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On June 19, a Police inspector attached to Special Protection Unit (SPU) Base 9, Umuahia, Abia State, but on duty at RC Lotto Company at Golf Estate in Enugu State, shot at some workers in his place of assignment.
Some of the victims who survived the incident said he called out their names to ensure they were dead after shooting them.
During an interview with The PUNCH, one of the victims, identified as Elizabeth, said the Police inspector repeatedly called her and her sister’s name, challenging them to come out if they were still alive.
According to Elizabeth, when she heard the gunshot, she hid inside a room with her sister and one other co-worker, Christiana, but the Police officer continued to shoot until the bullets hit them.
“The bodies of my sister and the other lady shielded me. The bullets only hit me on the elbow in one hand and upper arm. Two of them died immediately because he riddled their bodies with bullets,” Elizabeth said.
She also said that after calling their names, the officer called his colleague on the phone and informed him that he had killed two gunmen in the neighbourhood.
“Christina hid under the bed in her pool of blood from the shot on her chest, and my sisters lay on top of me in a pool of blood. The cop called our names to know whether anyone was still alive so that he could complete the job.
“He said, ‘Susana! Susana! Come out if you are alive. Elizabeth! come out if you are alive.’ When he didn’t hear any voice, then I heard him calling another policeman on the phone to come, saying that some gunmen came to the neighbourhood, but he killed two of them,” she said.
One of the workers at RC lotto, who identified herself as Rose, said the officer was known in the neighborhood and was called Officer MOP.
The ICIR had reported that although the Enugu State Police Public Relations Officer Daniel Ndukwe had issued two statements over the case, he had refused to include the officer’s name.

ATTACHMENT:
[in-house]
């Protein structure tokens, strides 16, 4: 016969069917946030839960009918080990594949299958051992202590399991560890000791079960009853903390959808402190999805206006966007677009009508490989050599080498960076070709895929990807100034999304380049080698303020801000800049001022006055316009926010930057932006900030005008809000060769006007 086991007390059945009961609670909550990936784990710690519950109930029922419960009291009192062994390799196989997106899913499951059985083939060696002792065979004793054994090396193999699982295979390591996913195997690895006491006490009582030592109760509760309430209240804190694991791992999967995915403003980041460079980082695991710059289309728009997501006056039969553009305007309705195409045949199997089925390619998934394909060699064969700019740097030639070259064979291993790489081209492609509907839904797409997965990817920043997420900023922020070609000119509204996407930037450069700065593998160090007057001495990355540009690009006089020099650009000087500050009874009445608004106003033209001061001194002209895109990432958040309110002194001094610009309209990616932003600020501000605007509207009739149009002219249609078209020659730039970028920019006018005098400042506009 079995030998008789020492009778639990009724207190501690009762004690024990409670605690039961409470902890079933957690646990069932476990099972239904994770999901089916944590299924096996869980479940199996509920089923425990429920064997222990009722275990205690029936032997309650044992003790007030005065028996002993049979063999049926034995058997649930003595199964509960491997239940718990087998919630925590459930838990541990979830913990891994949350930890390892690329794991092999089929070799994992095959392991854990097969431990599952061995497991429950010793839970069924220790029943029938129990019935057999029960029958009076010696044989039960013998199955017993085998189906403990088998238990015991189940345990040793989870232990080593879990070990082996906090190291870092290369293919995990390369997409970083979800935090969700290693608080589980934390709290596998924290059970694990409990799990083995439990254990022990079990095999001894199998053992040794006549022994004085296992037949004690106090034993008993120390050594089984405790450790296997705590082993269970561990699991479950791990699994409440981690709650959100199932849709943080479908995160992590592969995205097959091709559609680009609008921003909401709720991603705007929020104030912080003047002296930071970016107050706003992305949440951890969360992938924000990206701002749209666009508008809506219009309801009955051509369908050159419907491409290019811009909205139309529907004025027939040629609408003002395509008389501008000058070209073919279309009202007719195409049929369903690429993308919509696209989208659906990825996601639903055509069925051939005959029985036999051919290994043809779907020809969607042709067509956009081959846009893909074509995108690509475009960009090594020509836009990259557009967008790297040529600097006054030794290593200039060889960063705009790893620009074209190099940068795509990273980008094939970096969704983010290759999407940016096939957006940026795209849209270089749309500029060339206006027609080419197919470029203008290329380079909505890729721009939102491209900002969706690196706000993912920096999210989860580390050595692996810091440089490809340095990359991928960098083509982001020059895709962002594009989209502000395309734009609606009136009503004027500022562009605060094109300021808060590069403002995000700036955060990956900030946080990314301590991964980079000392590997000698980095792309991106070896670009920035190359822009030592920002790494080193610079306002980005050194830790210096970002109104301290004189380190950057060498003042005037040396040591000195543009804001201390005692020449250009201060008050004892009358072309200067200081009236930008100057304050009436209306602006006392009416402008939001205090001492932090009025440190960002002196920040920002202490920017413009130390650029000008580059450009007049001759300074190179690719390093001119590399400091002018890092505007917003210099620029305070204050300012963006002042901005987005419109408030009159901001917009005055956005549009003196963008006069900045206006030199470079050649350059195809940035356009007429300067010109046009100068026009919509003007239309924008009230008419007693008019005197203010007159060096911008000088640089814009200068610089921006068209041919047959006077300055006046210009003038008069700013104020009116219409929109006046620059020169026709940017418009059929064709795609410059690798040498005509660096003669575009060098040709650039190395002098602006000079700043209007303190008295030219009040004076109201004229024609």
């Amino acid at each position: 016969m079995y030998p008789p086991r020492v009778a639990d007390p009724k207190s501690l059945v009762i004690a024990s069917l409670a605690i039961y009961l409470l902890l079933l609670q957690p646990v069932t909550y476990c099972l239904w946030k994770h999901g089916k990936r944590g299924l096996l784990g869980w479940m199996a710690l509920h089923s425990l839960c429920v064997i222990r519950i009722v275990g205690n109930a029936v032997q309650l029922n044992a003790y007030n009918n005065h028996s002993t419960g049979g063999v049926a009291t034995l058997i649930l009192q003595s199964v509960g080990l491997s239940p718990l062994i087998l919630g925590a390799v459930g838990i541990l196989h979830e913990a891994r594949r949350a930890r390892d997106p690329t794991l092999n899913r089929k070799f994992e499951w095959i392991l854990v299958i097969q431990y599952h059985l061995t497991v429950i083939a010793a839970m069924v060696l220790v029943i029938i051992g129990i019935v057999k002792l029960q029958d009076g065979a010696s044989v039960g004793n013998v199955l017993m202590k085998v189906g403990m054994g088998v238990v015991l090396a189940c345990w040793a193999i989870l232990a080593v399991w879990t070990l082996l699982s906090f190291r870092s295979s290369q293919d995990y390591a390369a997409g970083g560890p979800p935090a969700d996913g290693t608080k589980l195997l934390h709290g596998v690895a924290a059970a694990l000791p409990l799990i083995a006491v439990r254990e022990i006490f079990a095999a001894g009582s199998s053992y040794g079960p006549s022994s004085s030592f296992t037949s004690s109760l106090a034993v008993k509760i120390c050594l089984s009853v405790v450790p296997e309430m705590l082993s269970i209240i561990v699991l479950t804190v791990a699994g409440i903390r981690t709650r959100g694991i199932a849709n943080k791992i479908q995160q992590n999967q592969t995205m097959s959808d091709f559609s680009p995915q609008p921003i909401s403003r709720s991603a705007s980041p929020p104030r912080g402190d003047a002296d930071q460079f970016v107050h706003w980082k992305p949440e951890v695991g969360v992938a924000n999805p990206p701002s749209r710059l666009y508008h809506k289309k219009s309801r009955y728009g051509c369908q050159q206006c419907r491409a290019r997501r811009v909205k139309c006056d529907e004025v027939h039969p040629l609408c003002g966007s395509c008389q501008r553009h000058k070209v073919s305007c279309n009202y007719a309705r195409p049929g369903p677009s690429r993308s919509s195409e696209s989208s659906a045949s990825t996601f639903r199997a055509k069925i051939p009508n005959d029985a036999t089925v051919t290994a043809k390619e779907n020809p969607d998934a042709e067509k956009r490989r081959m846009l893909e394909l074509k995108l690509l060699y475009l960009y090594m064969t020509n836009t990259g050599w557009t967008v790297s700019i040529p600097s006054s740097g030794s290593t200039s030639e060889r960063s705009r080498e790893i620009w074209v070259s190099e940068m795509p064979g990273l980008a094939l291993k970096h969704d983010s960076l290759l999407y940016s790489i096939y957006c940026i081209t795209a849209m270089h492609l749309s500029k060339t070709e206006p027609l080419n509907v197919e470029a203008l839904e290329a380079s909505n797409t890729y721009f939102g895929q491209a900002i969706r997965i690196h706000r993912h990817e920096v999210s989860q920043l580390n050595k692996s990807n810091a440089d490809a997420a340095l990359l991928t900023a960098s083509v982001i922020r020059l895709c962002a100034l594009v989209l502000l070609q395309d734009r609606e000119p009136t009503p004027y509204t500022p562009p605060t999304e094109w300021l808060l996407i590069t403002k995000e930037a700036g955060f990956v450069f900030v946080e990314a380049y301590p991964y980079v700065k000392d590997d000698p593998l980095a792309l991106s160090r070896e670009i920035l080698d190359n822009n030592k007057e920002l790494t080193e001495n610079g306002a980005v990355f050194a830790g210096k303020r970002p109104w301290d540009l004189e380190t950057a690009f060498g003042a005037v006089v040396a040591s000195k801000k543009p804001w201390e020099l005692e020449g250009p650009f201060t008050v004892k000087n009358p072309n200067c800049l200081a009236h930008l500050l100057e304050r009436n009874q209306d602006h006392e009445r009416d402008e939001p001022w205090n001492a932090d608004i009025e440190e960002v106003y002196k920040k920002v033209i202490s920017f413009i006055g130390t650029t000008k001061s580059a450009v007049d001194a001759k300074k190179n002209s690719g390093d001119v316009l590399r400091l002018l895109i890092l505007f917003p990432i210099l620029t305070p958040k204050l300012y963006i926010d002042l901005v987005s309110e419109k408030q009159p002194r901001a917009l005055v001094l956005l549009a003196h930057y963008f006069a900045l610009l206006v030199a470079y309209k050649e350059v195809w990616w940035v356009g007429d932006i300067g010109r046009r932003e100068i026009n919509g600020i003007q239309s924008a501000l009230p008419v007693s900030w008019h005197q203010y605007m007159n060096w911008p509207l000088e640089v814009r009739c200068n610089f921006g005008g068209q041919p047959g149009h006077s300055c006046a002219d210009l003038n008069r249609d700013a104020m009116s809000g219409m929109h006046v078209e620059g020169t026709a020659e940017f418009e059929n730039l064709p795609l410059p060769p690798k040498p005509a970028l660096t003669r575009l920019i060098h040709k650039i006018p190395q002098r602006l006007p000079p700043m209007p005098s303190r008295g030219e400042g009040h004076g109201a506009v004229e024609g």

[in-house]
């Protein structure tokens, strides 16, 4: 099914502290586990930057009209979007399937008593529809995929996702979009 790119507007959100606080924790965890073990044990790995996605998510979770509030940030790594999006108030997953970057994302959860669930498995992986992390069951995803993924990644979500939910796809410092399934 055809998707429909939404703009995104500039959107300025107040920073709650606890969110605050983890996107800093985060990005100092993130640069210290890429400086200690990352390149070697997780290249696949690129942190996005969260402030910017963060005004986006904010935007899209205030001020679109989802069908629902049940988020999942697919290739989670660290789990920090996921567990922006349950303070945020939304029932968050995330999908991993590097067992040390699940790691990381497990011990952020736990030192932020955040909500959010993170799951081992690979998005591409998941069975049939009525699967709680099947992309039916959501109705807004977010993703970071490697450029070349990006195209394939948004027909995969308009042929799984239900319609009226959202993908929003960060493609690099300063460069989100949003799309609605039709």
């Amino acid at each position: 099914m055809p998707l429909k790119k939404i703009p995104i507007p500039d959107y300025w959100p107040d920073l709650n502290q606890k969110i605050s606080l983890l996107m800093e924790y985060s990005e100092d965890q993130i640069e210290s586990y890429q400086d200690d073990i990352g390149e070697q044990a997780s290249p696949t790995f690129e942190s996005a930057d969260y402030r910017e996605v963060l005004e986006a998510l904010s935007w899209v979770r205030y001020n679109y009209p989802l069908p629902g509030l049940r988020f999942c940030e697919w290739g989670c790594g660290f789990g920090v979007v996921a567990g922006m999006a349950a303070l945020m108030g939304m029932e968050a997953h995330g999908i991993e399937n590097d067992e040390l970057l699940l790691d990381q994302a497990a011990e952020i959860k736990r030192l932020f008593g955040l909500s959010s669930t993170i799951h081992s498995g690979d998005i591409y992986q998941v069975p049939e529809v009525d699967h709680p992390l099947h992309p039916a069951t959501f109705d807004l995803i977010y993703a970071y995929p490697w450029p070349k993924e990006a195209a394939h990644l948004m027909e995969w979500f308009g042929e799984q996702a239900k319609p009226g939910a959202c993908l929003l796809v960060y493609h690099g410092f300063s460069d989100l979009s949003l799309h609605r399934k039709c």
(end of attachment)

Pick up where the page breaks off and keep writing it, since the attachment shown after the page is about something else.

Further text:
One month after the incident, The ICIR, again, contacted Ndukwe via telephone, asking him to explain why the command had refused to name the Police officer. He replied that it would be disclosed only after the conclusion of the investigation.
“I am not the one conducting the investigating… I am not hiding anything; it is not information you want to joke about. When the investigation is completed, we will make all details public,” Ndukwe said.
He also refused to share the contact of the officer conducting the investigation.
Governor of Enugu State Ifeanyi Ugwuanyi has visited the four survivors of the incident at the Enugu State University Teaching Hospital, Parklane, Enugu.
When The ICIR reached out to the Enugu State government over the reluctance of the Police command to disclose the officer’s name, Commissioner for Information Chidi Aroh said he was not in a position to speak on it.
“We are not in a position to speak to this; it is purely a police investigation. When the investigation is done, that is when it would be sent to our attorney-general for advice. So, we do not want to interfere with the Police investigation,” Aroh said.
A Lagos-based lawyer Ayo Ademiluyi told The ICIR that there was no legal reason for the Police to refuse to disclose the suspect’s name.
Ademiluyi said it was essential for the Police to disclose his name to allow the victims’ families to institute a civil suit against the suspect.
“There is no legal reason whatsoever for hiding the name of the Police officer in an orderly room trial. In fact, they need to disclose it so that the families of the victims can make a civil suit against the particular Police officer,” Ademiluyi said.
He noted that as a lawyer, he had observed that Police commands often tried to shield their officers from the public in cases of highhandedness and brutality.
Extra-judicial killings in Nigeria
About 10 months ago, thousands of Nigerian youths across the nation hit the streets to protest against extrajudicial killings and brutality by officers of the Nigerian Police Force.
The protest tagged #ENDSARS was majorly against a defunct Police unit called Special Anti-Robbery Squad (SARS) found to have illegally murdered innocent citizens.
The protesters’ demands included: immediate release of all arrested protesters; justice for all deceased victims of Police brutality and appropriate compensation for their families, as well as setting up of an independent body to oversee the investigation and prosecution of all reports of Police misconduct.
They also demanded psychological evaluation (to be confirmed by an independent body) of all disbanded SARS officers before they could be redeployed and an increase in the Police salary.
Although SARS have been disbanded, the killings have not stopped as trigger-happy cops continue to kill many innocent Nigerians.